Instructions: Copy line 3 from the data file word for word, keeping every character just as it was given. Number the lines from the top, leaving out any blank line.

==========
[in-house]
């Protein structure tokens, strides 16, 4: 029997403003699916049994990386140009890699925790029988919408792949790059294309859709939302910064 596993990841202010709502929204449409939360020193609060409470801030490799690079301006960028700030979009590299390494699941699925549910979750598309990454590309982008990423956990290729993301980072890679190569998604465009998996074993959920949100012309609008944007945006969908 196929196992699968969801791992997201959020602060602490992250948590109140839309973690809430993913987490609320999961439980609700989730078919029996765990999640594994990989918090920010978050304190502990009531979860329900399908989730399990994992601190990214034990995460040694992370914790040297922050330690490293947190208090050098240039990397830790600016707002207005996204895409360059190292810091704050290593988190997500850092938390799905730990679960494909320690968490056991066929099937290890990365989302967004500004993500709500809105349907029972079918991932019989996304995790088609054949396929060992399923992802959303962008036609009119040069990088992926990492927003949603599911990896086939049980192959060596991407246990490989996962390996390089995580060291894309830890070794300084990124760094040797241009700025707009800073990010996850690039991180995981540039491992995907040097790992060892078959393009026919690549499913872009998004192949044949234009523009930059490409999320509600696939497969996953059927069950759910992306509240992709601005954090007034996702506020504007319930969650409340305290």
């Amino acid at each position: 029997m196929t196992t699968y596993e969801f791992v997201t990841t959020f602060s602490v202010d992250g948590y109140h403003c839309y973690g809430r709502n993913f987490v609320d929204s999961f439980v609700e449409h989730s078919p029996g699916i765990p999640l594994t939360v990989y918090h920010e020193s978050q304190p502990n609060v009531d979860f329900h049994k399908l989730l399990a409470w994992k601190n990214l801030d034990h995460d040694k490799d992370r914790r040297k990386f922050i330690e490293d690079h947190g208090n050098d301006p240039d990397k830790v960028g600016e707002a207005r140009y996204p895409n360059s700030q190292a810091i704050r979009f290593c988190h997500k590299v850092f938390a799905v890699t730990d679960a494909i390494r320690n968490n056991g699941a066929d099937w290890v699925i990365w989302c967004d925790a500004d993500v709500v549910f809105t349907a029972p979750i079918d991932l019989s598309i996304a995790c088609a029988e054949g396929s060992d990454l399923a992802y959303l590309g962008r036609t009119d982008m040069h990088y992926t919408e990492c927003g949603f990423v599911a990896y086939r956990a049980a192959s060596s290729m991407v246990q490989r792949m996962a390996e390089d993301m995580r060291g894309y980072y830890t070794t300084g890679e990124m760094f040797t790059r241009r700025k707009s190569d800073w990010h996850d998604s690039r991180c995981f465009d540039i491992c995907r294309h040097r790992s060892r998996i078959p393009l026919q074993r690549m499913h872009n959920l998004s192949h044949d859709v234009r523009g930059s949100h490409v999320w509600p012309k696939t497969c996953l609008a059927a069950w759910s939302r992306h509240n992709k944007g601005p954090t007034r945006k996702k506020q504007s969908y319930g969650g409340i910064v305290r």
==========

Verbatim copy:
């Amino acid at each position: 029997m196929t196992t699968y596993e969801f791992v997201t990841t959020f602060s602490v202010d992250g948590y109140h403003c839309y973690g809430r709502n993913f987490v609320d929204s999961f439980v609700e449409h989730s078919p029996g699916i765990p999640l594994t939360v990989y918090h920010e020193s978050q304190p502990n609060v009531d979860f329900h049994k399908l989730l399990a409470w994992k601190n990214l801030d034990h995460d040694k490799d992370r914790r040297k990386f922050i330690e490293d690079h947190g208090n050098d301006p240039d990397k830790v960028g600016e707002a207005r140009y996204p895409n360059s700030q190292a810091i704050r979009f290593c988190h997500k590299v850092f938390a799905v890699t730990d679960a494909i390494r320690n968490n056991g699941a066929d099937w290890v699925i990365w989302c967004d925790a500004d993500v709500v549910f809105t349907a029972p979750i079918d991932l019989s598309i996304a995790c088609a029988e054949g396929s060992d990454l399923a992802y959303l590309g962008r036609t009119d982008m040069h990088y992926t919408e990492c927003g949603f990423v599911a990896y086939r956990a049980a192959s060596s290729m991407v246990q490989r792949m996962a390996e390089d993301m995580r060291g894309y980072y830890t070794t300084g890679e990124m760094f040797t790059r241009r700025k707009s190569d800073w990010h996850d998604s690039r991180c995981f465009d540039i491992c995907r294309h040097r790992s060892r998996i078959p393009l026919q074993r690549m499913h872009n959920l998004s192949h044949d859709v234009r523009g930059s949100h490409v999320w509600p012309k696939t497969c996953l609008a059927a069950w759910s939302r992306h509240n992709k944007g601005p954090t007034r945006k996702k506020q504007s969908y319930g969650g409340i910064v305290r």